The Turkish government was moving the families of Arab and Turkmen Syrian mercenaries to the disputed region of Nagorno-Karabakh, the Sky News Arabiya TV reported on November 22.
Azerbaijan, Turkey’s ally, launched an attack on Armenian forces in the region on September 27 with support from thousands of Syrian mercenaries. The attack ended on November 10 with a Russian-brokered peace deal that will see most of the region returning to Baku’s control.
Shafan al-Khabouri, a representative of the autonomous administration in northeastern Syria, told Sky News Arabiya that the families of dozens of Syrian mercenaries who fought in Nagorno-Karabakh are currently on their way to the region, where they will be settled.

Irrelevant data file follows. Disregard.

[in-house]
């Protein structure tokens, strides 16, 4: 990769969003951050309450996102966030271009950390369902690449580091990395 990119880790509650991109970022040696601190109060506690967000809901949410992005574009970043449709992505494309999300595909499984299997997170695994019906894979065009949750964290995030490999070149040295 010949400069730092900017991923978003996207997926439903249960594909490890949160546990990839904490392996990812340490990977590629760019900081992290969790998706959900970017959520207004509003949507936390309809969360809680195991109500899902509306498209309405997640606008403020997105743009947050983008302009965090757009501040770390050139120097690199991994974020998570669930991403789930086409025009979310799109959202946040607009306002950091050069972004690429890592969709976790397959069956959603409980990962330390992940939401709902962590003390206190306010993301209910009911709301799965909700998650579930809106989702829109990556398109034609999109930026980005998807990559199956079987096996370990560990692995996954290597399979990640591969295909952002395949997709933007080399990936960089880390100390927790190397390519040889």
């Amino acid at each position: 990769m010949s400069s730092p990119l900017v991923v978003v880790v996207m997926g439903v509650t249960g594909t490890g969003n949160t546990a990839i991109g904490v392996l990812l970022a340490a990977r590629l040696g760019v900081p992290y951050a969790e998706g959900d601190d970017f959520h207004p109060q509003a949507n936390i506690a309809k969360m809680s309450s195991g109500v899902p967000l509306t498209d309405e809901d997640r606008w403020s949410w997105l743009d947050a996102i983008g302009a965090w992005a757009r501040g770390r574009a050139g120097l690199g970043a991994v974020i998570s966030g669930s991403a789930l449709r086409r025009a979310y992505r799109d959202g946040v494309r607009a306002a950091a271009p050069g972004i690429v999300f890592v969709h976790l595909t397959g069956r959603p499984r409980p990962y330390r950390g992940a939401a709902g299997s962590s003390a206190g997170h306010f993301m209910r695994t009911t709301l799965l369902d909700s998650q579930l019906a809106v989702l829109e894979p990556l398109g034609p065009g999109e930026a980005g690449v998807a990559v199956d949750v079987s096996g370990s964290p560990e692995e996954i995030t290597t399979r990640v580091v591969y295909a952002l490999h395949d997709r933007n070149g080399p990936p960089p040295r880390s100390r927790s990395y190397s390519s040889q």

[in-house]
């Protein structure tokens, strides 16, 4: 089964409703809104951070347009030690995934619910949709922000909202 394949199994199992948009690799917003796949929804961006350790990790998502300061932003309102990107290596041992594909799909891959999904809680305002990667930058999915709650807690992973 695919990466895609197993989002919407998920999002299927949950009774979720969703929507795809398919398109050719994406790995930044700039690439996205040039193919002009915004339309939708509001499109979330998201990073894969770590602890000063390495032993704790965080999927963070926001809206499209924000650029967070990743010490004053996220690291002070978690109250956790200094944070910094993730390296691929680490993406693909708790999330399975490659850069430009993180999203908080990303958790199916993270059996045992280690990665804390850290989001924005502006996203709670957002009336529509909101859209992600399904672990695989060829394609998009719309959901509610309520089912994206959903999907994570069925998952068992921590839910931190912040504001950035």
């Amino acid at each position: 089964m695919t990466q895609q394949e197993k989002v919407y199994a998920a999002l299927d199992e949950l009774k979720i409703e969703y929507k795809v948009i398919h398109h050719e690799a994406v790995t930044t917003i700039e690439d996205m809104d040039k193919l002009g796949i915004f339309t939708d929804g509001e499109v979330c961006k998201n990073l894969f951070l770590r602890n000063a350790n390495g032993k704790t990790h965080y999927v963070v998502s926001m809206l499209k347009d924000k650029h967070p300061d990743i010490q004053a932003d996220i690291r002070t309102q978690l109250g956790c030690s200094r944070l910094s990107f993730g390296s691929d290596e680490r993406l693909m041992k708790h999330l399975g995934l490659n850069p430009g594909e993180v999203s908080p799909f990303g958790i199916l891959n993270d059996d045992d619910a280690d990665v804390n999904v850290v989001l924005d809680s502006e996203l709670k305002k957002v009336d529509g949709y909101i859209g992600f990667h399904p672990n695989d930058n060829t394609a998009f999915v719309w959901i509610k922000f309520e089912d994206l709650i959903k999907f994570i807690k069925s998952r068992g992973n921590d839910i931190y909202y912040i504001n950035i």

“They want to create a demographic change in Karabakh,” said al-Khabouri, noting that there is a Kurdish minority in the region who are in contact with the autonomous administration in northeastern Syria.
According to the London-based Syrian Observatory for Human Rights, around 2,580 Turkish-backed Syrian militants were deployed in Nagorno-Karabakh. At least 293 were killed in the conflict.
Last week, the monitoring group reported that Turkey was planning to keep Syrian mercenaries in the Azerbaijani-held part of Nagorno-Karabakh.
Turkey and Azerbaijan appear to be planning to change the demography of Nagorno-Karabakh, where Armenians are the majority. This could hinder the implementation of the Russian-brokered peace deal.
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